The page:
Fulbright interview with Lotta Lemetti
I was born and raised in Vantaa, Finland. I went to High School in Helsinki though, at Mäkelänrinne Sports High School, as I wanted to pursue my figure skating dream. Towards the end of those four years of High school I started feeling like my career in sports had already seen it's best days and it was time to think what comes after. For me it was quite a sudden turn to the arts on my last year of High school. I took every art course I could fit into my final year and the idea of art and photography in specific as my career started forming in my head. Photography and the passion for it is something that has always travelled with me, I just never took it seriously before then.
I was born and raised in Vantaa, Finland. I went to High School in Helsinki though, at Mäkelänrinne Sports High School, as I wanted to pursue my figure skating dream. Towards the end of those four years of High school I started feeling like my career in sports had already seen it's best days and it was time to think what comes after. For me it was quite a sudden turn to the arts on my last year of High school. I took every art course I could fit into my final year and the idea of art and photography in specific as my career started forming in my head. Photography and the passion for it is something that has always travelled with me, I just never took it seriously before then. I guess it's because I'm very ambitious and determined with my goals and there is only room for one at a time. Before that, it had always been figure skating. I started looking up study opportunities in Photography. I knew I wanted to get a higher education degree and I found out that those opportunities in photography were very limited in Finland. Aalto University of Arts and Science for example had just removed their Bachelor's program in Photography and are currently only offering the Master's program. I turned my head towards United States and now almost 4 years later I have graduated with a Bachelor of Fine Arts in Photography degree from the New York Film Academy and currently live and work in Los Angeles as a freelance photographer and artist.
My experience here has been very eye opening in terms of both professional and private life. As I started studying photography and was introduced to so many new and exciting topics and ideas, I felt like a new part of my brain had been unlocked and all that creative power was now channeled into this one thing. It made me feel extremely motivated and I started pushing my creativity and through that finding my own voice and vision. That realization of my own creative power is what guided me through my school years and I am very grateful for it to all of my professors and classmates who helped in shaping it. In terms of private life I've had to adapt to a differently organized society, where things work differently than what we are used to in Finland. Many things that in Finland are government owned are built here through private businesses and entrepreneurship. Individuals have a lot more responsibility over themselves here. As a young person moving here without an existing safety network has thought me a lot about being independent and pro-active. I sometimes feel like we in Finland live in this welfare bubble that is important to break every once in a while to get a larger scale perspective and understanding.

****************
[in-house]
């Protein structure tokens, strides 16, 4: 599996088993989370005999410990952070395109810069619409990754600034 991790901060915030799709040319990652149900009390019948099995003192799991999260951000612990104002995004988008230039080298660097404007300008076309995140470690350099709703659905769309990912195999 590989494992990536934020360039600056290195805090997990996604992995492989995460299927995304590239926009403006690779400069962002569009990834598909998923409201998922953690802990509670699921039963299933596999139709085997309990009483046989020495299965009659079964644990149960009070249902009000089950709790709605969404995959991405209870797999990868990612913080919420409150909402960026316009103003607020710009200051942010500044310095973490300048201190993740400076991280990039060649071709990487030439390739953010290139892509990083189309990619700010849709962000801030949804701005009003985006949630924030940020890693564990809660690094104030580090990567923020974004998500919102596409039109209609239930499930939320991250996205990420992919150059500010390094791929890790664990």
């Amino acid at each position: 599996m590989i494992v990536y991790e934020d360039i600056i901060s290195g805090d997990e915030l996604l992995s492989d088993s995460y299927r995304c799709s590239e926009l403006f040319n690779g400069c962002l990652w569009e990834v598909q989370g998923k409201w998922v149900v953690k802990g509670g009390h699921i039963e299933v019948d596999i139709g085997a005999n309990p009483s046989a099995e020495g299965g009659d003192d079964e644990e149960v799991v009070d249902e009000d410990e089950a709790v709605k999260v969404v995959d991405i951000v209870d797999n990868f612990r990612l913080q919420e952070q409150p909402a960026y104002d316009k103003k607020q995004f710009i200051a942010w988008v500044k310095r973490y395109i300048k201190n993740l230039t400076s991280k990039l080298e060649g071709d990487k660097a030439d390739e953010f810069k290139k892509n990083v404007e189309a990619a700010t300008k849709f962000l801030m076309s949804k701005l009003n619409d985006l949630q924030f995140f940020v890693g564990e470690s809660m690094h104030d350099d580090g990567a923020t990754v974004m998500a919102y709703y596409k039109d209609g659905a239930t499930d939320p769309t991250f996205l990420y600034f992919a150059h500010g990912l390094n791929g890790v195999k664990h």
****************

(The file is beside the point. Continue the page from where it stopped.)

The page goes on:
I remember when I first got to New York City; I was struck by the diversity of people walking the same streets. In my daily commute to school, I encountered people from so many different cultural and socioeconomic backgrounds that at first it felt overwhelming. As I started making friends and was introduced more into some of these cultures, I learned to embrace the diversity around me. There are so many interesting and unique stories around.
I believe that international cooperation is very important as we want to raise new generations of open minded and cooperative citizens who are willing to work for our people and planet together. The world is getting more and more globalized every year, the old ways of thinking borders and nationalities are shifting as people get more integrated. Why wouldn't we do that in education too? I believe that education and shared academic knowledge is the key to tolerance and mutual understanding between nations.
One concept that I often come across here and would love to see happen more often in Finland is self-care. Finnish people are too often so focused on succeeding in school and work and making other people happy that we forget to take time for ourselves and take care of the most important thing – our own wellbeing. Happy and healthy people are ultimately the ones to bring a positive change to their surroundings. Self care doesn't have to be complicated. It can be anything where you deliberately take out some time from your daily schedule to do an activity that makes you feel good and release some stress. Maybe going to a yoga class before work or going out in the nature for a walk after the work day, for someone else it could be getting their nails done. What the activity is doesn't really matter as long as it brings a mind refreshing break from the daily life.
Access to education shouldn't have anything to do with the financial background you're coming from. Hard working and ambition should always be rewarded. I think academic exchange is a great way to build worldwide human connections. Friendships created in the youth carry for a long time and creates a base on which the future relations are built on. I think any friendly interactions between individuals from different nations is a step towards tolerance. The friendlier nations are on an individual level will also reflect on the diplomatic relationships.